Exploring the effect of reinvention on critical mass formation and the diffusion of information in a social network

Original Article

Abstract

Widely used information diffusion models are based on the assumption that exposure to information, like exposure to a virus, is enough for it to spread. However, the diffusion of information is more complex and involves an array of decisions regarding whether to consume the information received, and upon consumption, whether to pass it on to others. Using an agent-based simulation run on an actual network graph, we model a realistic information consumption and transmission process. The model builds upon the combination of two prominent social theories: diffusion of innovations and critical mass theory. We introduce the concept of reinvention, the modification of information, and investigate its effect on both critical mass formation and on the overall diffusion of information in the social network. Results show that network topology is crucial while traditional concepts such as ‘inflection point’ or ‘early adopters’ are of secondary importance. Although reinvented information requires more nodes to reach critical mass, it prolongs the diffusion of information past the inflection point so that information reaches a larger final audience, while also exhibiting accelerated production functions. Reinvention is found to have a prominent effect when transmitted via weak ties, thus allowing information to undergo an evolutionary process that contributes to an overall higher value of information, collective outcome, in the network.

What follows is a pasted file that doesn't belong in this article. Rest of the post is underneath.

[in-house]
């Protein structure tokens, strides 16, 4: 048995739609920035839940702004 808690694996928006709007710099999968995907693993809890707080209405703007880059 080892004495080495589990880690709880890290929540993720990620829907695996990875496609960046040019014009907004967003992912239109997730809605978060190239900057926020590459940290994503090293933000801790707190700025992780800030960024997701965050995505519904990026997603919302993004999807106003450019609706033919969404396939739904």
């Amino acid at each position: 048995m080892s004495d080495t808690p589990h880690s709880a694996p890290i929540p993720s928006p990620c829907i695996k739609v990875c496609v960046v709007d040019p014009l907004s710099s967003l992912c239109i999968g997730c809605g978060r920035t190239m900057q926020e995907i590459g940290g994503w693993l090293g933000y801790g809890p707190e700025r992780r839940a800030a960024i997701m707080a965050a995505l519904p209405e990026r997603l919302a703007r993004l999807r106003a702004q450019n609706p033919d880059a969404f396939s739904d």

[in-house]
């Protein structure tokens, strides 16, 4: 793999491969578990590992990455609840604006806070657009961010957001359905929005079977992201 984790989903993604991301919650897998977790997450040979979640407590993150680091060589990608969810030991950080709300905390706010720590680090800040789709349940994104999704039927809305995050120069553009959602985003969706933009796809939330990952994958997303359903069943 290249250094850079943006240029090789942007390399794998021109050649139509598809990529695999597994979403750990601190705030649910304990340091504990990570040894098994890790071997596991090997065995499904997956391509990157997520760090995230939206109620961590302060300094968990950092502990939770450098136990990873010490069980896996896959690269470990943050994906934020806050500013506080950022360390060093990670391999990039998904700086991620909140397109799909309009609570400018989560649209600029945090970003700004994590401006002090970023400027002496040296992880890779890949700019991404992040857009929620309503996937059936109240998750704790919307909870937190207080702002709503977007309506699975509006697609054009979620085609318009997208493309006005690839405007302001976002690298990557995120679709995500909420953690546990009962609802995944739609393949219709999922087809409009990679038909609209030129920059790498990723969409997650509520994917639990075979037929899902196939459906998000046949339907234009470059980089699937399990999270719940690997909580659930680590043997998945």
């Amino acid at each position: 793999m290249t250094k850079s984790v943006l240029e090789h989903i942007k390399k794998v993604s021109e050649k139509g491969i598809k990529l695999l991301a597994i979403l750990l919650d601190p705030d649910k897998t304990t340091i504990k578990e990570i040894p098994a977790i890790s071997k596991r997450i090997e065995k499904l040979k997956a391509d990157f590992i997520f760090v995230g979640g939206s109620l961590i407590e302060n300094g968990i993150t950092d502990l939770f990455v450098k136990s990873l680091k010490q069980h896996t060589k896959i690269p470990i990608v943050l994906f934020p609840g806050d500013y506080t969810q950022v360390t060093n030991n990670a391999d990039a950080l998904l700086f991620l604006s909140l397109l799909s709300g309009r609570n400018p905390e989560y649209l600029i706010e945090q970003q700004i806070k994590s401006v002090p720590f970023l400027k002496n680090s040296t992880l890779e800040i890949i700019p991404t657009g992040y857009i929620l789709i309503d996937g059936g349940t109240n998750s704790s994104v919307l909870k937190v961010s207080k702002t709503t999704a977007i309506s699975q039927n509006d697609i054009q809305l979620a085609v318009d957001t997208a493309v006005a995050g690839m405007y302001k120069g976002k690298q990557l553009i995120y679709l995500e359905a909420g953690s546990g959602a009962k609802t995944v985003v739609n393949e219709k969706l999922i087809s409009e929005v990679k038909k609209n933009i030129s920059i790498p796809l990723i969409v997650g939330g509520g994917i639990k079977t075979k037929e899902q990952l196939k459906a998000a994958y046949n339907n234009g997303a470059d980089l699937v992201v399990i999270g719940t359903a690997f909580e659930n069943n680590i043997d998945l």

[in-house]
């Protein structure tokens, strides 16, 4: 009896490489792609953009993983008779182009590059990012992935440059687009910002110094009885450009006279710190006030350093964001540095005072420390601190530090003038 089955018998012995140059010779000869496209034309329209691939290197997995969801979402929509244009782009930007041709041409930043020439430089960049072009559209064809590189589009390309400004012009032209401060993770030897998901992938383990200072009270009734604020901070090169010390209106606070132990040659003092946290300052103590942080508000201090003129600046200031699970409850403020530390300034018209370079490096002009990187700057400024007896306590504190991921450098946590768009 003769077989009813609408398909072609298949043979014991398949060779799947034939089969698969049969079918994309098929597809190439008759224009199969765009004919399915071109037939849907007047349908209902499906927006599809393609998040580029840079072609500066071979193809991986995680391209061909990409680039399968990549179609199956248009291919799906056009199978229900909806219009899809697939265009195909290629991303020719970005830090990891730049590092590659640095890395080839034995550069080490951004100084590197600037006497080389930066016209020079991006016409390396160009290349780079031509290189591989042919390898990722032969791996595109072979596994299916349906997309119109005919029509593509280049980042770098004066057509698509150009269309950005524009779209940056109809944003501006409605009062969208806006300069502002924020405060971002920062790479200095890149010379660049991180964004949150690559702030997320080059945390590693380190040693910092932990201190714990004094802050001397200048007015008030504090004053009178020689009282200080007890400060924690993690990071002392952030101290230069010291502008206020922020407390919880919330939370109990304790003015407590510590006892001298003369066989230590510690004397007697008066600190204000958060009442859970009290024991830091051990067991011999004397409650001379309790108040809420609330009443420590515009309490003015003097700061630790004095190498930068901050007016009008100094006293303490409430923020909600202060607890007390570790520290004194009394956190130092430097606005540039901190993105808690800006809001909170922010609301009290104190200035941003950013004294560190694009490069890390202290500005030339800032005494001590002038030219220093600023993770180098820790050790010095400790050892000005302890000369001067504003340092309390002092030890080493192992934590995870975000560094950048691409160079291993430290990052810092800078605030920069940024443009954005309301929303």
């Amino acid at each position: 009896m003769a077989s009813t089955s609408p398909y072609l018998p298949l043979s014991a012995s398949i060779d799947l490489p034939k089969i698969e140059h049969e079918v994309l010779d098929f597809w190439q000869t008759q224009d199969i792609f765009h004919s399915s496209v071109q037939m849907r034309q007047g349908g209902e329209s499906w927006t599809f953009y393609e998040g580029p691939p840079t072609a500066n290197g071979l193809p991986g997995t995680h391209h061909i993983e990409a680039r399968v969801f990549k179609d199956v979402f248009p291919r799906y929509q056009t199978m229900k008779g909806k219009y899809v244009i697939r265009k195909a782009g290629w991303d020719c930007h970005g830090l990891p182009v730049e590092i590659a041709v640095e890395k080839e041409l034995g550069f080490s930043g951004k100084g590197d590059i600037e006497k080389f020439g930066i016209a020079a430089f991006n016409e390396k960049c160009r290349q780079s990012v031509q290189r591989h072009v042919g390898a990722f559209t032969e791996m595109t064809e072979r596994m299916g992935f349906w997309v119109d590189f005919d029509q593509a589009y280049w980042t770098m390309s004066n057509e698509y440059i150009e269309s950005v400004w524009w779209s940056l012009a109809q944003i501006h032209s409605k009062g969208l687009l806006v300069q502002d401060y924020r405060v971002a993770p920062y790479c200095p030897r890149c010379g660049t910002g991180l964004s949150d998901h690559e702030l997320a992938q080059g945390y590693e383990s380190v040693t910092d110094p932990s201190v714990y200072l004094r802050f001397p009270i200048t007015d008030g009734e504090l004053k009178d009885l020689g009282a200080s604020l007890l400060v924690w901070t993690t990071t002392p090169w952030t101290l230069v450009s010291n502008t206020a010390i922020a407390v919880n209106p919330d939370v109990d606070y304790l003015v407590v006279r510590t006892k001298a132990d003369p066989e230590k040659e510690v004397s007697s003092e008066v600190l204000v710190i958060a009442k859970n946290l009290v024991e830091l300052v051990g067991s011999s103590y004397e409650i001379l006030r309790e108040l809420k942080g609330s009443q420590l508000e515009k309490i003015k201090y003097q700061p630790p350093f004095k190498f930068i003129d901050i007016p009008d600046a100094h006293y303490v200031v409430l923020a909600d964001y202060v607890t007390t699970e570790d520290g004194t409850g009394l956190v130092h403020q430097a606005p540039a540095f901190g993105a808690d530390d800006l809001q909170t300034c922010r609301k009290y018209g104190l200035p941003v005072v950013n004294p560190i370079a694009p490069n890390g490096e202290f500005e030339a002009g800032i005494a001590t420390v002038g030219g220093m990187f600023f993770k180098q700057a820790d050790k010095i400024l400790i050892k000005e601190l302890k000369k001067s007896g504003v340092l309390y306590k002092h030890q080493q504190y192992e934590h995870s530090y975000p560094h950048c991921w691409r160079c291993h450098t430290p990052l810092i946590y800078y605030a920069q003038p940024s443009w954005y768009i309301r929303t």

Keywords

Diffusion of information Critical mass Social networks Reinvention Agent-based model 

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Copyright information

© Springer-Verlag Wien 2014

Authors and Affiliations

  1. 1.Department of Information and Knowledge ManagementUniversity of HaifaHaifaIsrael
  2. 2.Faculty of PhysicsTechnion-Israel Institute of TechnologyHaifaIsrael

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